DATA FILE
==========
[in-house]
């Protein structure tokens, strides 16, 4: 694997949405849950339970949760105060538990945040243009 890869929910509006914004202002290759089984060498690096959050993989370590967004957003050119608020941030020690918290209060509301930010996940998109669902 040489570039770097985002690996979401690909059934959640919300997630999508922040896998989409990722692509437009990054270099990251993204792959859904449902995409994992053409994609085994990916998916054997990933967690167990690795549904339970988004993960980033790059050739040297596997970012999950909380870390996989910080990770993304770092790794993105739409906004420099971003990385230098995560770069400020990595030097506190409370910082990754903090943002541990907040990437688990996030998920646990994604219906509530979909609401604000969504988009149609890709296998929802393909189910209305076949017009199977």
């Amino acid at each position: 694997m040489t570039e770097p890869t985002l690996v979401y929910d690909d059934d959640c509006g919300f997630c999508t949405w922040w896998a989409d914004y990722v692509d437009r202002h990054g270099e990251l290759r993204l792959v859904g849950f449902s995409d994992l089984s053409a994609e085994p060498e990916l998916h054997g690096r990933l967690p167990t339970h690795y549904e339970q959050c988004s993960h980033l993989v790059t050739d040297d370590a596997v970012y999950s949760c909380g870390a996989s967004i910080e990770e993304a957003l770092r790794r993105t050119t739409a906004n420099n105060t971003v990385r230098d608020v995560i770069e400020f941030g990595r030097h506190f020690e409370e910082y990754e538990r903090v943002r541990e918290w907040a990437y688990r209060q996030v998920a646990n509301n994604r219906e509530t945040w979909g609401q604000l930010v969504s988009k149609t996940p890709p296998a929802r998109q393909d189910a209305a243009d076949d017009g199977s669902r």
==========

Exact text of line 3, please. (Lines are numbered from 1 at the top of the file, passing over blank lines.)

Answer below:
């Amino acid at each position: 694997m040489t570039e770097p890869t985002l690996v979401y929910d690909d059934d959640c509006g919300f997630c999508t949405w922040w896998a989409d914004y990722v692509d437009r202002h990054g270099e990251l290759r993204l792959v859904g849950f449902s995409d994992l089984s053409a994609e085994p060498e990916l998916h054997g690096r990933l967690p167990t339970h690795y549904e339970q959050c988004s993960h980033l993989v790059t050739d040297d370590a596997v970012y999950s949760c909380g870390a996989s967004i910080e990770e993304a957003l770092r790794r993105t050119t739409a906004n420099n105060t971003v990385r230098d608020v995560i770069e400020f941030g990595r030097h506190f020690e409370e910082y990754e538990r903090v943002r541990e918290w907040a990437y688990r209060q996030v998920a646990n509301n994604r219906e509530t945040w979909g609401q604000l930010v969504s988009k149609t996940p890709p296998a929802r998109q393909d189910a209305a243009d076949d017009g199977s669902r």